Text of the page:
The sale of Simon & Schuster appears to be nearing a suspenseful conclusion, like the final chapter of a page-turner from one of the country’s largest and most prestigious publishing houses.
Second-round bids for Simon & Schuster — which publishes boldface names like Stephen King — were due earlier this week, according to three people familiar with the negotiations, who spoke on the condition of anonymity to discuss the confidential sale process. Two of them said the remaining bidders included KKR, one of the world’s largest private-equity firms, and News Corp, the owner of HarperCollins, a competing publishing house.
The sale process is expected to conclude in the coming weeks, the people said.
A sale would put an end to years of uncertainty for Simon & Schuster, which is owned by Paramount (formerly ViacomCBS) and was initially put up for sale in early 2020.
How much suitors for Simon & Schuster were willing to pay couldn’t be determined. The last time the publisher went on the block, rival Penguin Random House agreed to pay $2.2 billion, but the Department of Justice stymied that deal.
The deal with Penguin Random House, the largest publisher in the country, was widely expected to sail through regulatory hurdles. But the Biden administration sued to stop the acquisition, arguing it would be bad for authors whose books are expected to be big sellers.
A federal judge sided with the government last fall and blocked the sale, an outcome cheered by antitrust activists and industry groups. It was a major victory for the Biden administration, which is pursuing an aggressive antitrust strategy.
Penguin Random House declared its intention to appeal the decision, but Paramount opted instead to put Simon & Schuster back up for sale. Because the deal did not go through, Penguin Random House had to pay Paramount a $200 million termination fee — a cost on top of the untold millions that it had already spent in court. Weeks after the deal fell apart, the chief executive of Penguin Random House resigned.
Simon & Schuster, one of the five largest publishing houses in the United States, remained a highly attractive company to buy. It publishes writers like Don DeLillo and Bob Woodward, along with blockbuster authors like Colleen Hoover, and has outperformed competitors even as print sales have stagnated across the industry. In the first quarter of 2023, sales rose 19 percent from a year earlier, to $258 million. Financial results at most other major houses, by comparison, were disappointing.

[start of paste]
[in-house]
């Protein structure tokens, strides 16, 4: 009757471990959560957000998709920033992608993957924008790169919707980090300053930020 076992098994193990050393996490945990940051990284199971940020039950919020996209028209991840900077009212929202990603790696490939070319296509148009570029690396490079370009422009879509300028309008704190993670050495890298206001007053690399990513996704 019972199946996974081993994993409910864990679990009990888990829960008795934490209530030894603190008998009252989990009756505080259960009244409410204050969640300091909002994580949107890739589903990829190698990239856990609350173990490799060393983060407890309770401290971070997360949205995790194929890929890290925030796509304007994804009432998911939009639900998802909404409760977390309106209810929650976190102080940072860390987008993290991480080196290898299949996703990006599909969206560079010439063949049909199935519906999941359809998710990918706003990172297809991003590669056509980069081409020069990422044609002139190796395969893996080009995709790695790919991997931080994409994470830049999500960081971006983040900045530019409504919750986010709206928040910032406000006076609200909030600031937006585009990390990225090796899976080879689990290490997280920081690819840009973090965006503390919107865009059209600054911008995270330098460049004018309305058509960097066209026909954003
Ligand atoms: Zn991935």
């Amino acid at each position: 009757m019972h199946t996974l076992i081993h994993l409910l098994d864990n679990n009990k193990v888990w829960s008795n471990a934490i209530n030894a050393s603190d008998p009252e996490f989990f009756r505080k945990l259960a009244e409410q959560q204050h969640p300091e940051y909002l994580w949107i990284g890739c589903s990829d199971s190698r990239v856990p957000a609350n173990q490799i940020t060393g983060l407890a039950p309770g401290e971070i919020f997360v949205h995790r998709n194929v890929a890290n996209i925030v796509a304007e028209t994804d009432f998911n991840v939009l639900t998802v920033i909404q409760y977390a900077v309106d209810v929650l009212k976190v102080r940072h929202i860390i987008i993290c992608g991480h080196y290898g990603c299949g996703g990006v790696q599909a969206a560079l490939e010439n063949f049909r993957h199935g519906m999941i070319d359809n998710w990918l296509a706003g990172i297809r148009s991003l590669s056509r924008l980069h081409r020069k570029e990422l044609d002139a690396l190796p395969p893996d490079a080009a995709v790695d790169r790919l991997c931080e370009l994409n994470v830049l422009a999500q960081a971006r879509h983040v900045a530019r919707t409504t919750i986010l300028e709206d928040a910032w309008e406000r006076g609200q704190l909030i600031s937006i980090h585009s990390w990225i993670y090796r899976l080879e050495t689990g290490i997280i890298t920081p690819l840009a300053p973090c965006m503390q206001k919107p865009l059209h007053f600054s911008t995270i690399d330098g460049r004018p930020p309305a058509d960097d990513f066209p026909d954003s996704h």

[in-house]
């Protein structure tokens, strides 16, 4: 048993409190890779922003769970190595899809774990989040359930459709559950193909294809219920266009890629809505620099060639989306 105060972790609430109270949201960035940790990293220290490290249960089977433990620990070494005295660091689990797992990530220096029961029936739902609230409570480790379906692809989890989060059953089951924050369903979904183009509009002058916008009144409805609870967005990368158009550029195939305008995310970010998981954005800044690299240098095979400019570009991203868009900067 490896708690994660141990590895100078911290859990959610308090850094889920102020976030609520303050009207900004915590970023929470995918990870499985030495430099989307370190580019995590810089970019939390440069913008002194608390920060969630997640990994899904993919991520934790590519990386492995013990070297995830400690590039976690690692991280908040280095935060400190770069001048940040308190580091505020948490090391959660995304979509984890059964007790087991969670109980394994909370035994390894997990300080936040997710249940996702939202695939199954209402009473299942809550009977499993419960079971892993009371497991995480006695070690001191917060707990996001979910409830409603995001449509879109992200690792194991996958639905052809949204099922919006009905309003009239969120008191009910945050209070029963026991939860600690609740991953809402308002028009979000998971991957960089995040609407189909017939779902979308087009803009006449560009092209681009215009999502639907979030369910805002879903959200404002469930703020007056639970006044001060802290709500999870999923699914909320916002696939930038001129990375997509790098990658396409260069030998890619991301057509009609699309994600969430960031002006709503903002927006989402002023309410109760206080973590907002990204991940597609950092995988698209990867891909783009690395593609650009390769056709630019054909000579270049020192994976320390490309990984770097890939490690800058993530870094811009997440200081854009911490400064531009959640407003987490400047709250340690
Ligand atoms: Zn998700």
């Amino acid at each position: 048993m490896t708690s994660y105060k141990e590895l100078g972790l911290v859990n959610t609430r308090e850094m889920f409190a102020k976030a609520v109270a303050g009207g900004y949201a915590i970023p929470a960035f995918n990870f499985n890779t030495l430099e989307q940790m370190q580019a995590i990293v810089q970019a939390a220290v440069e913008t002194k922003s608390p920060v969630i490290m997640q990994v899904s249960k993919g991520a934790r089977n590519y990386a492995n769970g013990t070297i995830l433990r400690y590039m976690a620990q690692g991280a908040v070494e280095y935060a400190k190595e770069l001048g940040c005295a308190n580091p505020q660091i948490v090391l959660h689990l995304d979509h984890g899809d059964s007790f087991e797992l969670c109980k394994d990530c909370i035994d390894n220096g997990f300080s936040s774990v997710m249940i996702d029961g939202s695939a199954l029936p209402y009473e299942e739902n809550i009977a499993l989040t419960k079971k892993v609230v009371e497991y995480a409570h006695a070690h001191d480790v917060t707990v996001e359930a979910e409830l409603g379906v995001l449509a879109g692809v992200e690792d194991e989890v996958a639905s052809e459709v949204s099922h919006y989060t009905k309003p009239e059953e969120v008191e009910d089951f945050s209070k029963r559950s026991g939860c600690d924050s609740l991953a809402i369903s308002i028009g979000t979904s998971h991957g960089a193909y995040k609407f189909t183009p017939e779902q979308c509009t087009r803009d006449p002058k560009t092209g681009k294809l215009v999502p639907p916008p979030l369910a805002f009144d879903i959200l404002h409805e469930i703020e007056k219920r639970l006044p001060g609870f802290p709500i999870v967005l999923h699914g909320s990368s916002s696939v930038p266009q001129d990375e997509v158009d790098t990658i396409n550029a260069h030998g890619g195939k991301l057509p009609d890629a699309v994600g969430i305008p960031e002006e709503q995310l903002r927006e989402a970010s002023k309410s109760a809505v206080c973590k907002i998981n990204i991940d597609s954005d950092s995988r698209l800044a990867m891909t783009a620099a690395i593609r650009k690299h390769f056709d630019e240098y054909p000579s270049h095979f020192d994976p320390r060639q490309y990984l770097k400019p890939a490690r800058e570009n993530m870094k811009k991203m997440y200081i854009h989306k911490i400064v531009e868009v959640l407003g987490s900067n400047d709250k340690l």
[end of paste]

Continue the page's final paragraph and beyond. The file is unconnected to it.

Selling to HarperCollins could pose a risk for Paramount. HarperCollins, like Simon & Schuster, is also one of the so-called Big Five publishers that dominate the commercial side of the business. A merger could trigger the same consolidation concerns from the government as the deal with Penguin Random House.
But while HarperCollins is the second-largest publishing company, it is much smaller than Penguin Random House, so the jump in market share would be less drastic and, perhaps, less troubling to the government.
Accepting an offer from a private equity firm like KKR could allow Paramount to avoid such regulatory challenges.
KKR has a history in the books business. In 2018, it paid about $500 million to acquire RBmedia, an audiobooks publisher. KKR said last week that it was selling RBmedia to H.I.G. Capital, a Miami-based investment firm, for $1 billion.
Publishing has seen tremendous consolidation in recent years, and many in the industry are worried about the impact of the sale of Simon & Schuster on the literary landscape.
Penguin Random House itself is the result of a 2013 merger between Penguin and Random House. After the merger, several other companies bulked up as well. Some antitrust experts predicted that the Justice Department’s success in preventing Penguin Random House from buying Simon & Schuster would put a damper on major consolidation in the industry.
Paramount has sold off many of its properties in recent years as it hones its focus on video-streaming services including Paramount+ and Pluto TV. The company has said it intends to reinvest some of the cash from selling these properties — including Simon & Schuster, the tech site CNET and the longtime CBS headquarters in Manhattan known as “Black Rock” — into its subscription streaming business, which is growing quickly but still unprofitable.
Alexandra Alter contributed reporting.